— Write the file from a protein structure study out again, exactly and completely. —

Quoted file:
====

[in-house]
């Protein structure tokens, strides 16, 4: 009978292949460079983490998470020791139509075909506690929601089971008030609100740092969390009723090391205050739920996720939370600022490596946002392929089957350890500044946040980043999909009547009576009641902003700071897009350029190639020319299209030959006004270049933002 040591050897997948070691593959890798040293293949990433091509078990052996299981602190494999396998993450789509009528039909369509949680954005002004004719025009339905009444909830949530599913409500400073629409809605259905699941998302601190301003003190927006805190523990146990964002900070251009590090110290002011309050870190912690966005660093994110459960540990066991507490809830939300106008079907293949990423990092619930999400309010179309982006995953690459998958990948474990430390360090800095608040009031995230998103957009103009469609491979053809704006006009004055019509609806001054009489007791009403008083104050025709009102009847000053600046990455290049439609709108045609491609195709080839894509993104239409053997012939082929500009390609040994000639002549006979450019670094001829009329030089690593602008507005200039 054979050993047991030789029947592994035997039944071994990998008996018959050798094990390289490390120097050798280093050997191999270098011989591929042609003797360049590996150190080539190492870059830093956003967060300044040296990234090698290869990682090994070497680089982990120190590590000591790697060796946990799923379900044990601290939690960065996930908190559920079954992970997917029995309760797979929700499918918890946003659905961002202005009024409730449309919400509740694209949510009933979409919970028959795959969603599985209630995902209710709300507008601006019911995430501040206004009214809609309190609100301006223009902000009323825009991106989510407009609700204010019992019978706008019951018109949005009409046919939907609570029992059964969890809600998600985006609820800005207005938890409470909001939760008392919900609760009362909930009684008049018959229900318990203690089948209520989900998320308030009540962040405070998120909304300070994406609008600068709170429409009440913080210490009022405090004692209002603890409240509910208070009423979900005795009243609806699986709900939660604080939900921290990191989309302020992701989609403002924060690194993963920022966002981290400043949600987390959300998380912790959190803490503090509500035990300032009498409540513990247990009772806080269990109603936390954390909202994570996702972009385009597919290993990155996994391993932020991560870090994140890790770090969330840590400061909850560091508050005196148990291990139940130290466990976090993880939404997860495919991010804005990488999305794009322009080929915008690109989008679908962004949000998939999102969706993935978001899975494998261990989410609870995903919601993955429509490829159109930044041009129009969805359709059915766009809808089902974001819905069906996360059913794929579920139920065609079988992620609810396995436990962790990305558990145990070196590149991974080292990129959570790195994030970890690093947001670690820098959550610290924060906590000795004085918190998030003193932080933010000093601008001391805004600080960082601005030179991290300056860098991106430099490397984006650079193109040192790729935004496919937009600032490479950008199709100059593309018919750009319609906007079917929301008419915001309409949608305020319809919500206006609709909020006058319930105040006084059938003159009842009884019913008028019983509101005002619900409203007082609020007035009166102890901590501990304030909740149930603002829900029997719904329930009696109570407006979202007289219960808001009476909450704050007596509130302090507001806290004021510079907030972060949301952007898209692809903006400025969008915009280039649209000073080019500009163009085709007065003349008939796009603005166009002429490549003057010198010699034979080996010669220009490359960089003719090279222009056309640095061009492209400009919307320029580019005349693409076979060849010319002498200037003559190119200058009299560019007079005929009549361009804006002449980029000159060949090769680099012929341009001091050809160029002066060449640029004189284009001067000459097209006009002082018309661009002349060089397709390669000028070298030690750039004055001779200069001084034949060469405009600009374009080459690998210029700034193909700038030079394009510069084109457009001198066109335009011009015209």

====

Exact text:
[in-house]
């Protein structure tokens, strides 16, 4: 009978292949460079983490998470020791139509075909506690929601089971008030609100740092969390009723090391205050739920996720939370600022490596946002392929089957350890500044946040980043999909009547009576009641902003700071897009350029190639020319299209030959006004270049933002 040591050897997948070691593959890798040293293949990433091509078990052996299981602190494999396998993450789509009528039909369509949680954005002004004719025009339905009444909830949530599913409500400073629409809605259905699941998302601190301003003190927006805190523990146990964002900070251009590090110290002011309050870190912690966005660093994110459960540990066991507490809830939300106008079907293949990423990092619930999400309010179309982006995953690459998958990948474990430390360090800095608040009031995230998103957009103009469609491979053809704006006009004055019509609806001054009489007791009403008083104050025709009102009847000053600046990455290049439609709108045609491609195709080839894509993104239409053997012939082929500009390609040994000639002549006979450019670094001829009329030089690593602008507005200039 054979050993047991030789029947592994035997039944071994990998008996018959050798094990390289490390120097050798280093050997191999270098011989591929042609003797360049590996150190080539190492870059830093956003967060300044040296990234090698290869990682090994070497680089982990120190590590000591790697060796946990799923379900044990601290939690960065996930908190559920079954992970997917029995309760797979929700499918918890946003659905961002202005009024409730449309919400509740694209949510009933979409919970028959795959969603599985209630995902209710709300507008601006019911995430501040206004009214809609309190609100301006223009902000009323825009991106989510407009609700204010019992019978706008019951018109949005009409046919939907609570029992059964969890809600998600985006609820800005207005938890409470909001939760008392919900609760009362909930009684008049018959229900318990203690089948209520989900998320308030009540962040405070998120909304300070994406609008600068709170429409009440913080210490009022405090004692209002603890409240509910208070009423979900005795009243609806699986709900939660604080939900921290990191989309302020992701989609403002924060690194993963920022966002981290400043949600987390959300998380912790959190803490503090509500035990300032009498409540513990247990009772806080269990109603936390954390909202994570996702972009385009597919290993990155996994391993932020991560870090994140890790770090969330840590400061909850560091508050005196148990291990139940130290466990976090993880939404997860495919991010804005990488999305794009322009080929915008690109989008679908962004949000998939999102969706993935978001899975494998261990989410609870995903919601993955429509490829159109930044041009129009969805359709059915766009809808089902974001819905069906996360059913794929579920139920065609079988992620609810396995436990962790990305558990145990070196590149991974080292990129959570790195994030970890690093947001670690820098959550610290924060906590000795004085918190998030003193932080933010000093601008001391805004600080960082601005030179991290300056860098991106430099490397984006650079193109040192790729935004496919937009600032490479950008199709100059593309018919750009319609906007079917929301008419915001309409949608305020319809919500206006609709909020006058319930105040006084059938003159009842009884019913008028019983509101005002619900409203007082609020007035009166102890901590501990304030909740149930603002829900029997719904329930009696109570407006979202007289219960808001009476909450704050007596509130302090507001806290004021510079907030972060949301952007898209692809903006400025969008915009280039649209000073080019500009163009085709007065003349008939796009603005166009002429490549003057010198010699034979080996010669220009490359960089003719090279222009056309640095061009492209400009919307320029580019005349693409076979060849010319002498200037003559190119200058009299560019007079005929009549361009804006002449980029000159060949090769680099012929341009001091050809160029002066060449640029004189284009001067000459097209006009002082018309661009002349060089397709390669000028070298030690750039004055001779200069001084034949060469405009600009374009080459690998210029700034193909700038030079394009510069084109457009001198066109335009011009015209």